A = | Apparent angular distance center of the Moon to center of the Sun = Observed mean distance - Index Error + sun's semidiameter + moon's semidiameter + moon's augmentation = 102°29'15" - 6'15" + 15'48" + 16'01" + 8" = |
102°54'58.5" |

B = | Moon's "observed" altitude = | 32°54'04" |

C = | Sun's "observed" altitude = | 31°39'00" |

D = | 1⁄2 (B+C) = 1⁄2 (32°54'04"-31°39'00") = 1⁄2 (64°33'04") = | 32°16'32" |

E = | C+ Å`D = 31°39'00" - 32°16'32" = | 0°37'32" |

F = | A ÷ 2 = 102°54'58" ÷ 2 = | 51°27'29.25" |

G = | tan-1 tangent D x cotangent E x tangent F = tan-1 tan 32°16'32" x cot 0°37'32" x tan 51°27'29" = tan-1 0.63157678 x 91.5881929 x 1.255284945 = tan-1 72.61192752 = |
89°12'39.5" |

H = | F ± G =F - G = 51°27'29.25" - 89°12'39.5" = | 37°45'10.2" |

I = | F ± G =F + G = 51°27'29.25"+ 89°12'39.5" = | 140°40'08.8" |

K = | proportional log (180 ÷ moon's horizontal parallax = 180 ÷ 58'47.8" = | 3.060891915 |

L = | proportional log (180 ÷ cosecant B x tangent I x K = 180 ÷ cosecant 32°54'04"x tangent 140°40'08.8" x 3.060891915 = 180 ÷ 1.840973972 x 0.819391192 x 3.060891915 = 180 ÷ 4.61728768 = 38.98392573 = |
38'59.0" |

M = | refraction of I = ref of 180°-140°40'08.8 = ref of 39°19'51.2" = | 1'06.7" |

N = | L - M = 38'59.0" - 1'06.7" = | 37'52.3" |

O = | A - N = 102°54'58.5" - 37'52.3" = | 102°17'06.2" |

P = | refraction + parallax of H =ref + par of 37°45'10.2" = | 1'03.6" |

Q = | O + P = 102°17'06.2" + 1'03.6" = | 102°18'09.8" |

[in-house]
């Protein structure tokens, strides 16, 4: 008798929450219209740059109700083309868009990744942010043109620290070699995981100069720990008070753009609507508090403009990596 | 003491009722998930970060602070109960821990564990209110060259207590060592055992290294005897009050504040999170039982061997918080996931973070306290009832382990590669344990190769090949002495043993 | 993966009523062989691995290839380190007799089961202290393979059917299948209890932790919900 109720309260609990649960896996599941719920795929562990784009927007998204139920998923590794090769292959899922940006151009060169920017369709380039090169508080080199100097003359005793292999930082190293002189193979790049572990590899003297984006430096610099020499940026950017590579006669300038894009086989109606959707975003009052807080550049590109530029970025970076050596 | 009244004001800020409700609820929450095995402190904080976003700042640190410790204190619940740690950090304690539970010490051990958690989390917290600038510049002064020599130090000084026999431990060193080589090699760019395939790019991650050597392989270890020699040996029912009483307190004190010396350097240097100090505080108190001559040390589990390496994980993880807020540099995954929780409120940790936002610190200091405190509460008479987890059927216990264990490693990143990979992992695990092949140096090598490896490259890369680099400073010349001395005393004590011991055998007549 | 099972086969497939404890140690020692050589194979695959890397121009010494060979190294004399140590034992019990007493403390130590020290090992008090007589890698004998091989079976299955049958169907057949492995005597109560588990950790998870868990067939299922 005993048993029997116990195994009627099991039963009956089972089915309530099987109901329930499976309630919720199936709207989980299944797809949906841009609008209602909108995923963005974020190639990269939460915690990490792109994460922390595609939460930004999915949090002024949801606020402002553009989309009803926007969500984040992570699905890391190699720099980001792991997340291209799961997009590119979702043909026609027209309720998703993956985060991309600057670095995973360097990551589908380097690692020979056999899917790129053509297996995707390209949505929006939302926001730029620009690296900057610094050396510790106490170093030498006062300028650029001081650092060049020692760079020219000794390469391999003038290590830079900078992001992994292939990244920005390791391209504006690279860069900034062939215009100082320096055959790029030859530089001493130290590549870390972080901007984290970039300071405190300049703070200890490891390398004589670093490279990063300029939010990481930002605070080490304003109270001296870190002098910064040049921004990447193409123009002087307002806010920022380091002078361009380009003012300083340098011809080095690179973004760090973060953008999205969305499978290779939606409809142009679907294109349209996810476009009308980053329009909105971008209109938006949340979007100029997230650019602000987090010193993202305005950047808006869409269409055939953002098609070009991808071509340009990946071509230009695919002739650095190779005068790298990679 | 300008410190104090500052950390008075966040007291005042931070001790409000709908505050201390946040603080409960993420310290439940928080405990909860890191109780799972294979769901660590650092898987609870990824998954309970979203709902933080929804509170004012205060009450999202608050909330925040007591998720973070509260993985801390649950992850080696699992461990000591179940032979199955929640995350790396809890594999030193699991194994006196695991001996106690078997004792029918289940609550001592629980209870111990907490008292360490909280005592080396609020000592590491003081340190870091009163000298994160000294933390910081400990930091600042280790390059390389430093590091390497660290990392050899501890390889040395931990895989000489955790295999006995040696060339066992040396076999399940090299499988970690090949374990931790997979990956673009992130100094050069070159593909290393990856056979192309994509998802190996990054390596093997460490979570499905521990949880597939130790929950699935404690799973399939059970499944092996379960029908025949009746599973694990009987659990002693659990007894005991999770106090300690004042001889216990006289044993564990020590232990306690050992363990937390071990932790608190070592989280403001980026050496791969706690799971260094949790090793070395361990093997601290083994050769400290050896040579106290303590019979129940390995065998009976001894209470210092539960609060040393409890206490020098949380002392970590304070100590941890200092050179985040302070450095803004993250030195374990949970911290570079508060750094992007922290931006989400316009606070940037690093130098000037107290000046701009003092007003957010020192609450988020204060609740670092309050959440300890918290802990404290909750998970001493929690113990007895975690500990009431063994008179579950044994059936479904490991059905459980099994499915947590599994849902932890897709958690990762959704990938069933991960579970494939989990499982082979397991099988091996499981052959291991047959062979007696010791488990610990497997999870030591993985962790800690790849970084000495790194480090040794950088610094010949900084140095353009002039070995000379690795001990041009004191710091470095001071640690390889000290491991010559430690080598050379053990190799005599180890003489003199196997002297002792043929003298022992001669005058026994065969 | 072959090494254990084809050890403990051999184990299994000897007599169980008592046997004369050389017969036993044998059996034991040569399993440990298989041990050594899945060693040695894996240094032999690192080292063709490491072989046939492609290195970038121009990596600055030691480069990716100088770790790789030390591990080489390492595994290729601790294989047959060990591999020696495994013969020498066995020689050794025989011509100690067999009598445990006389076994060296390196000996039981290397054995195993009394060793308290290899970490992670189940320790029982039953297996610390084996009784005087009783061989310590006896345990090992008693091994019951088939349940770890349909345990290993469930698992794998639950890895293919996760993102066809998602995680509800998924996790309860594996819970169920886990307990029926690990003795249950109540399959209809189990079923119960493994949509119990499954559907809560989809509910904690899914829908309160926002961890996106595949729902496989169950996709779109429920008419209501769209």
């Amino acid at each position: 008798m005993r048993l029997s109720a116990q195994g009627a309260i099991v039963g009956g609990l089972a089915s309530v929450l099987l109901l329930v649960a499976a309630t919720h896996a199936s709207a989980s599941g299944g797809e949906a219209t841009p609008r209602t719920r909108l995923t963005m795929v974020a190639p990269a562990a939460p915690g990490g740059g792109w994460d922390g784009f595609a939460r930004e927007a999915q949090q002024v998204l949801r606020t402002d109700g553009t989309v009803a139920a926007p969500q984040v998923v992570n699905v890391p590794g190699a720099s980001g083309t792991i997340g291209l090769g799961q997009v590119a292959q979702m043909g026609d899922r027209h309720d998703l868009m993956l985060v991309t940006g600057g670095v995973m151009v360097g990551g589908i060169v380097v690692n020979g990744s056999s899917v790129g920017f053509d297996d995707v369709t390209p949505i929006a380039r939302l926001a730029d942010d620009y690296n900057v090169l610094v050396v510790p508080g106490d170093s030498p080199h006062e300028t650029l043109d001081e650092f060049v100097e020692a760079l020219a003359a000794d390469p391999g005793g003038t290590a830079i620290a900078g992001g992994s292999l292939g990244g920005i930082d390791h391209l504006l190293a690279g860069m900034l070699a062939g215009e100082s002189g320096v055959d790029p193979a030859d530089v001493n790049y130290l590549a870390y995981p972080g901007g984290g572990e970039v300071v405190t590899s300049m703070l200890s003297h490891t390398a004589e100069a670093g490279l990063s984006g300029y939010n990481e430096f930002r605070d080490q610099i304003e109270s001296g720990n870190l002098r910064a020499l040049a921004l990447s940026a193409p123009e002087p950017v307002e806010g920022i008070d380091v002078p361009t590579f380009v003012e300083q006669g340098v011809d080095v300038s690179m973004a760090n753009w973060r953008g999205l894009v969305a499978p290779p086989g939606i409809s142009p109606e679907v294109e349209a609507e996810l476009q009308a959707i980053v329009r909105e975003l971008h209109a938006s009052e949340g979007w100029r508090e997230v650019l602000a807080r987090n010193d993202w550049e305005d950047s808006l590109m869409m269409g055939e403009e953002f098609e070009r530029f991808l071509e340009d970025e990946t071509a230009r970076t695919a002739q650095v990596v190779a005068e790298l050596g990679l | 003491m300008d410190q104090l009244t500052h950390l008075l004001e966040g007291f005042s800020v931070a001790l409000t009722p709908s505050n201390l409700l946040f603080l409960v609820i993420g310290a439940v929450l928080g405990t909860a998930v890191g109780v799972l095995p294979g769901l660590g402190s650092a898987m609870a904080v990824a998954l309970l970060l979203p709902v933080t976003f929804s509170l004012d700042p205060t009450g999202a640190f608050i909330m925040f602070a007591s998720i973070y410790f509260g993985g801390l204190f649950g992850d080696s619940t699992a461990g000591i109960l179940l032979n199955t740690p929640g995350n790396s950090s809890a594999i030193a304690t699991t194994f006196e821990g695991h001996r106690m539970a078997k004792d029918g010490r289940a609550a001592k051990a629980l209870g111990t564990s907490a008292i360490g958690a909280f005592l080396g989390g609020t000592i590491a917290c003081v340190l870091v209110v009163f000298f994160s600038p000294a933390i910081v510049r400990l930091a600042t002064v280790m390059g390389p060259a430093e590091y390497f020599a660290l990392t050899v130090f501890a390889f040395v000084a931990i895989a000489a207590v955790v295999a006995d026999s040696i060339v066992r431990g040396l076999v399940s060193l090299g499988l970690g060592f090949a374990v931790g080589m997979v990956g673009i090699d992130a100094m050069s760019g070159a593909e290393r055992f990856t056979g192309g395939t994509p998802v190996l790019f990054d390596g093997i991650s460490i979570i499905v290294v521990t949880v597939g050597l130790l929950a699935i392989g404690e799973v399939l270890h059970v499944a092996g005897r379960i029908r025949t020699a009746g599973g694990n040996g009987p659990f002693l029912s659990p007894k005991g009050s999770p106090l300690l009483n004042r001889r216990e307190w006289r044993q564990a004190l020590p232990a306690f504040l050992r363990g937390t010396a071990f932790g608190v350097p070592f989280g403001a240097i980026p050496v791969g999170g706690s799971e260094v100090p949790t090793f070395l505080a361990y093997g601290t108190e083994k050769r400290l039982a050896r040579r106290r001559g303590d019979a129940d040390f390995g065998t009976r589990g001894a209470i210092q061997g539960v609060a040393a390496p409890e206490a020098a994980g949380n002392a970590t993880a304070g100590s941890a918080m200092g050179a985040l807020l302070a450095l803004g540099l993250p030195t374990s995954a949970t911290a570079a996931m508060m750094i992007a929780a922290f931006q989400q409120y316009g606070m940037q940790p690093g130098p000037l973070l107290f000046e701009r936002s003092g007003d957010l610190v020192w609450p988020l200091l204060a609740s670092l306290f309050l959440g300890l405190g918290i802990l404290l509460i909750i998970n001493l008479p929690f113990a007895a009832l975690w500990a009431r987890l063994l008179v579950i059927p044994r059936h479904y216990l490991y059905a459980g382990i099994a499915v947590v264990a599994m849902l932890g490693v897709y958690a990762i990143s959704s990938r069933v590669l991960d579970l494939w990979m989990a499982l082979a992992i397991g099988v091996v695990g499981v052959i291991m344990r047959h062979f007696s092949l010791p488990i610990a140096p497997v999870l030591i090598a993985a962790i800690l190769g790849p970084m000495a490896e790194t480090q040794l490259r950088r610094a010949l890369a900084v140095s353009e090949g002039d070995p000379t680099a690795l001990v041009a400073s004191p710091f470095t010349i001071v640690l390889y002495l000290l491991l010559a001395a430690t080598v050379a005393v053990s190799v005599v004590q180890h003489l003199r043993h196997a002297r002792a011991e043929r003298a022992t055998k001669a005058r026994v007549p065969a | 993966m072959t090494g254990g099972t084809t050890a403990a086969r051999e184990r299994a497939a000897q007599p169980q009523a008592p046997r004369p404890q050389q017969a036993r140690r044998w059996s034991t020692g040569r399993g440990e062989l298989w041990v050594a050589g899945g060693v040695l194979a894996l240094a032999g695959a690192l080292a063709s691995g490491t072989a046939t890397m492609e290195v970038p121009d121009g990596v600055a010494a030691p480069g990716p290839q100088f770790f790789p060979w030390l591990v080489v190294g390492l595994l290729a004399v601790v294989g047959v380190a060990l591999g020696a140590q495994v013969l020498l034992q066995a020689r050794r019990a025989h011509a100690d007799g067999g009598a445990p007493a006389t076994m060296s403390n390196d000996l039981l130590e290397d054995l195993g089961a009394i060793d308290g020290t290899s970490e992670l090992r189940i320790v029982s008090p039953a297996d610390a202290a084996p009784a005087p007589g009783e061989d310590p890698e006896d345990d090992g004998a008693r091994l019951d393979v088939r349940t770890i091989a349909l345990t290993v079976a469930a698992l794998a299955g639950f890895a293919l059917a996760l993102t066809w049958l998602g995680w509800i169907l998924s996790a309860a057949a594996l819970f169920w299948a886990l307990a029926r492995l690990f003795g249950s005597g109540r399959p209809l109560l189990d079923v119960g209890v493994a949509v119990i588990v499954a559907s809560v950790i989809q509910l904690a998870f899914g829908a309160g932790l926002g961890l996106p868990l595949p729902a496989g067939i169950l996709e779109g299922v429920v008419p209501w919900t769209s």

R = | Tables Requisite (can be ignored) | 102°18'10" |

S = | true distance = | 102°18'10" |

1. Thomas Jefferson asked Robert Patterson (1743-1824), professor of mathematics at the University of Pennsylvania, to help Lewis develop his skills in making celestial observations. Jefferson wrote to Patterson on May 2, 1803: "He [Lewis] has been for some time qualifying himself for taking observations of longitude & latitude to fix the geographical points of the line he will pass over, but little means are possessed here [in Washington City] of doing that; and it is the particular part in which you could give him valuable instruction, & he will receive it thankfully & employ it usefully." For the use of his pupil Patterson wrote an instruction manual now known as the Astronomy Notebook. Donald Jackson,

Letters of the Lewis and Clark Expedition with Related Documents, 1783-1854(2 vols., Urbana: University of Illinois Press: 1978), 1:21, 28-31.

Funded in part by the Idaho Governor's Lewis and Clark Trail Committee.